# Talk:Chain Rule for Probability

So what's your point? --prime mover (talk) 22:09, 2 September 2022 (UTC)

I asked if this is mathematics. Do you really accept this proof? For me:
$\condprob A B = \dfrac {\map \Pr {A \cap B} } {\map \Pr B}$

is the definition, and what I read here is an informal justification e.g. for kids.

Why should we not cater for "kids", as you contemptuously call them? --prime mover (talk) 21:28, 3 September 2022 (UTC)
I tried to say this formulation lacks the mathematical formality. But this style may have its own sense. It looks so casual because it starts with the axiomatic framework $\struct {\Omega, \Sigma, \Pr}$ but the proof does not rely on the axioms at all. Some refactoring is required. --Usagiop (talk) 22:21, 3 September 2022 (UTC)

As much as I appreciate the work put down in writing this theorem, I have to agree with Usagiop. This is not a strict mathematical proof, it is a justification of a definition. My sources give:

2001: Pierre Brémaud, Markov Chains, §2.2:
$\condprob A B \stackrel{ \mathrm{def} }{ = } \dfrac{ \map \Pr { A \cap B } }{ \map \Pr B }$

2000: Michael Sørensen, En introduktion til sandsynlighedsregning, §1.4:
The conditional probability of $B$ given $A$ ... is defined by:
$\condprob B A = \dfrac{ \map \Pr { A \cap B } }{ \map \Pr A }$

I think that Definition:Conditional Probability should be changed to give $\condprob A B = \dfrac{ \map \Pr { A \cap B } }{ \map \Pr B }$ as the definition. Then explan that the conditional probability is undefined when $\map \Pr B = 0$, for obvious reasons. --Anghel (talk) 12:16, 3 September 2022 (UTC)
Compromise. How about 2 definitions with an equivalence proof? --prime mover (talk) 21:29, 3 September 2022 (UTC)
Maybe we need to distinguish the modern probability theory (founded by Kolmogorov) from ancient probability theories like some in the greek mathematics. I guess, those definitions and proofs were accepted before the foundation of the modern probability theory.--Usagiop (talk) 17:35, 3 September 2022 (UTC)
Maybe is this style related to Cox's theorem?--Usagiop (talk) 18:49, 3 September 2022 (UTC)
As far as I know, the argument given here is pretty close to Kolmogorov's rationale for defining $\condprob A B$. It is not ancient theory, the sources given are from 1986, 1988 and 2014. But all sources I know of define $\condprob A B$ directly ( or accept is as an axiom of probability).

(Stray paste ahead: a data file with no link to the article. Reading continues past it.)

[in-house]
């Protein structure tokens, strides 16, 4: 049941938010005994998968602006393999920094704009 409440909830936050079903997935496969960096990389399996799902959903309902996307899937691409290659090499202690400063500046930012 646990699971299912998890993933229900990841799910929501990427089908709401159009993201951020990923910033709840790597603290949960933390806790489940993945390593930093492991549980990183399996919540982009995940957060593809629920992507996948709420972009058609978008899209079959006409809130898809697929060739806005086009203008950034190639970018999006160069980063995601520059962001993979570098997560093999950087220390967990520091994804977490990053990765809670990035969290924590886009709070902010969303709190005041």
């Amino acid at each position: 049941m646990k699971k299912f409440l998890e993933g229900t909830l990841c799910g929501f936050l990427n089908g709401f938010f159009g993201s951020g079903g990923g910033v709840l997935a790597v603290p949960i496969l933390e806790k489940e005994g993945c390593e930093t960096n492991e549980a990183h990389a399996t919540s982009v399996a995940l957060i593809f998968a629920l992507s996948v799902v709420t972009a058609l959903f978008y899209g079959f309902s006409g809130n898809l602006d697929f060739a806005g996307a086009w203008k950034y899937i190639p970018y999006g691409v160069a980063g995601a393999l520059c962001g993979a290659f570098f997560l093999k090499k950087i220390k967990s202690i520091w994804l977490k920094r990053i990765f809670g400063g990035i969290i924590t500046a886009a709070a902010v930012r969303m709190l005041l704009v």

My earlier comment was perhaps too harsh. I still think Definition:Conditional Probability should be updated. Maybe we should give two definitions, one that accepts the definition as an axiom, and one that explains it like here. --Anghel (talk) 20:45, 3 September 2022 (UTC)
Yes, I agree that giving two definitions are the best. This presumably older definition is also interesting. We need to separate the frameworks, too. The problem here is mixing two different frameworks. Explicitly:
Let $\EE$ be an experiment with probability space $\struct {\Omega, \Sigma, \Pr}$.
Let $A, B \in \Sigma$ be events of $\EE$ such that $\map \Pr B > 0$.
Those are a mixture. It should be in the axiomatic style:
Let $\struct {\Omega, \Sigma, \Pr}$ be probability space.
Let $A, B \in \Sigma$ such that $\map \Pr B > 0$.
and in the older style:
Let $\EE$ be an experiment.
Let $A, B$ be events of $\EE$ such that $\map \Pr B > 0$.

--Usagiop (talk) 22:11, 3 September 2022 (UTC)

I want to define as Definition 1: $\map \Pr {A \mid B} = \expect {1_A \mid \map \sigma B} = \expect {1_A \mid \set {\O, B, B^c, \Omega} }$. This chain rule falls out by direct consequence of Conditional Expectation Conditioned on Event of Non-Zero Probability by taking $X = 1_A$. We can then give this chain rule as Definition 2. Any objections to this? I believe this would be the "modern" definition, and allows you to compute conditional probabilities with respect to general $\sigma$-algebras too. Caliburn (talk) 13:33, 1 December 2022 (UTC)

Though this introduces a technicality: $\map \Pr {A \mid B}$ is then a random variable (!!!!), but it is almost surely constant so can be treated as a constant without much issue. Caliburn (talk) 13:37, 1 December 2022 (UTC)
OK but then Definition 1 and Definition 2 are not equivalent. --Usagiop (talk) 14:09, 1 December 2022 (UTC)
Why? There would be one part of the page for "Conditioned on Sigma-Algebra" and then "Conditioned on Event". You could treat the problem about technically having a random variable that is almost surely constant with a bit more care, but I don't see a huge roadblock there. Caliburn (talk) 14:15, 1 December 2022 (UTC)
I think you should try. By the way, $\expect {1_A \mid \map \sigma B}$ isn't almost surely constant. I is only constant on $B$ with that value, isn't it?--Usagiop (talk) 18:25, 1 December 2022 (UTC)
I mean:
$\map {\expect {1_A \mid \map \sigma B} } \omega = \begin{cases} \dfrac {\map \Pr {A \cap B} } {\map \Pr B} & : \omega \in B \\ \dfrac {\map \Pr {A \cap B^c} } {\map \Pr {B^c} } & : \omega \in B^c \end{cases}$
--Usagiop (talk) 18:31, 1 December 2022 (UTC)
Oh yes I see, they are two different things. One of them gives the probability of $A$ given that we know whether $B$ happens or not, and the other is the probability of $B$ given $B$ does happen. I need to find a source for this anyway, I'm not sure where to find a proper treatment. Caliburn (talk) 18:45, 1 December 2022 (UTC)